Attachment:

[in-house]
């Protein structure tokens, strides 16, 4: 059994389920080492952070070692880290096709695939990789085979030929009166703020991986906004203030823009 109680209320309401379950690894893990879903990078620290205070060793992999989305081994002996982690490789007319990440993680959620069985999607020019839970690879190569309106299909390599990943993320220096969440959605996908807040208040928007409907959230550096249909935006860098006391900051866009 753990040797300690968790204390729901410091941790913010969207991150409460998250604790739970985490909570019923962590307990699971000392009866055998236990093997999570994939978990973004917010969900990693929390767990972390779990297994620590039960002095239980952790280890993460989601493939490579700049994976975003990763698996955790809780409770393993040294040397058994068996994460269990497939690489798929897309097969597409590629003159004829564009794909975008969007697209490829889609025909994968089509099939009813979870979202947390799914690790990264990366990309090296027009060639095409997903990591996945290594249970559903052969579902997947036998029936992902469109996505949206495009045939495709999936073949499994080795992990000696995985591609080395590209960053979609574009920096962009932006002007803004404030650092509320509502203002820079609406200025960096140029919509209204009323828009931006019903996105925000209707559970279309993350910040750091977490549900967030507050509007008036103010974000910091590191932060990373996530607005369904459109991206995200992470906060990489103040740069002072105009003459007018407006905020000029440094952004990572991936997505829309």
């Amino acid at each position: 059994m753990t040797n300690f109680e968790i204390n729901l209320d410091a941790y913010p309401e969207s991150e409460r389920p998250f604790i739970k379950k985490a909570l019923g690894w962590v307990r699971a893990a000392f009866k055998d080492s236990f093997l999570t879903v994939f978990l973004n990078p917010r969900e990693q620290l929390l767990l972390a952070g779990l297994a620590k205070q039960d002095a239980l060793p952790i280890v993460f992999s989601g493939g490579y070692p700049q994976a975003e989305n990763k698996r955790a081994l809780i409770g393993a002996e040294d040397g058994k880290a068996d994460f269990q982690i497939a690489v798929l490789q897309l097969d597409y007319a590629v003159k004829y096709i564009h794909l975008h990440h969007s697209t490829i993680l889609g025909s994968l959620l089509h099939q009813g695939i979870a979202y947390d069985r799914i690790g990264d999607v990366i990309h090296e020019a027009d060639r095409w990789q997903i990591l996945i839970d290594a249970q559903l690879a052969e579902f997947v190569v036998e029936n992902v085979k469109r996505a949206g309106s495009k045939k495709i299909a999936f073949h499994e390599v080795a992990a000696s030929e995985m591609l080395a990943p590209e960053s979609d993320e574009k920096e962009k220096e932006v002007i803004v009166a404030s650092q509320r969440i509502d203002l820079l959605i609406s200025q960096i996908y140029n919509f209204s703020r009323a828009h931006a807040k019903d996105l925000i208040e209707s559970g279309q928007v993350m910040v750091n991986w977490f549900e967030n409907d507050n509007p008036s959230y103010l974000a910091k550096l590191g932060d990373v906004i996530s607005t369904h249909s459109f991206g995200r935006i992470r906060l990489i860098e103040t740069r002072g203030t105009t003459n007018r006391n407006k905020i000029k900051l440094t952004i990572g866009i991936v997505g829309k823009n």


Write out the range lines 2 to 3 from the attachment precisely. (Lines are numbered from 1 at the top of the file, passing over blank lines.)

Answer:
């Protein structure tokens, strides 16, 4: 059994389920080492952070070692880290096709695939990789085979030929009166703020991986906004203030823009 109680209320309401379950690894893990879903990078620290205070060793992999989305081994002996982690490789007319990440993680959620069985999607020019839970690879190569309106299909390599990943993320220096969440959605996908807040208040928007409907959230550096249909935006860098006391900051866009 753990040797300690968790204390729901410091941790913010969207991150409460998250604790739970985490909570019923962590307990699971000392009866055998236990093997999570994939978990973004917010969900990693929390767990972390779990297994620590039960002095239980952790280890993460989601493939490579700049994976975003990763698996955790809780409770393993040294040397058994068996994460269990497939690489798929897309097969597409590629003159004829564009794909975008969007697209490829889609025909994968089509099939009813979870979202947390799914690790990264990366990309090296027009060639095409997903990591996945290594249970559903052969579902997947036998029936992902469109996505949206495009045939495709999936073949499994080795992990000696995985591609080395590209960053979609574009920096962009932006002007803004404030650092509320509502203002820079609406200025960096140029919509209204009323828009931006019903996105925000209707559970279309993350910040750091977490549900967030507050509007008036103010974000910091590191932060990373996530607005369904459109991206995200992470906060990489103040740069002072105009003459007018407006905020000029440094952004990572991936997505829309």
């Amino acid at each position: 059994m753990t040797n300690f109680e968790i204390n729901l209320d410091a941790y913010p309401e969207s991150e409460r389920p998250f604790i739970k379950k985490a909570l019923g690894w962590v307990r699971a893990a000392f009866k055998d080492s236990f093997l999570t879903v994939f978990l973004n990078p917010r969900e990693q620290l929390l767990l972390a952070g779990l297994a620590k205070q039960d002095a239980l060793p952790i280890v993460f992999s989601g493939g490579y070692p700049q994976a975003e989305n990763k698996r955790a081994l809780i409770g393993a002996e040294d040397g058994k880290a068996d994460f269990q982690i497939a690489v798929l490789q897309l097969d597409y007319a590629v003159k004829y096709i564009h794909l975008h990440h969007s697209t490829i993680l889609g025909s994968l959620l089509h099939q009813g695939i979870a979202y947390d069985r799914i690790g990264d999607v990366i990309h090296e020019a027009d060639r095409w990789q997903i990591l996945i839970d290594a249970q559903l690879a052969e579902f997947v190569v036998e029936n992902v085979k469109r996505a949206g309106s495009k045939k495709i299909a999936f073949h499994e390599v080795a992990a000696s030929e995985m591609l080395a990943p590209e960053s979609d993320e574009k920096e962009k220096e932006v002007i803004v009166a404030s650092q509320r969440i509502d203002l820079l959605i609406s200025q960096i996908y140029n919509f209204s703020r009323a828009h931006a807040k019903d996105l925000i208040e209707s559970g279309q928007v993350m910040v750091n991986w977490f549900e967030n409907d507050n509007p008036s959230y103010l974000a910091k550096l590191g932060d990373v906004i996530s607005t369904h249909s459109f991206g995200r935006i992470r906060l990489i860098e103040t740069r002072g203030t105009t003459n007018r006391n407006k905020i000029k900051l440094t952004i990572g866009i991936v997505g829309k823009n």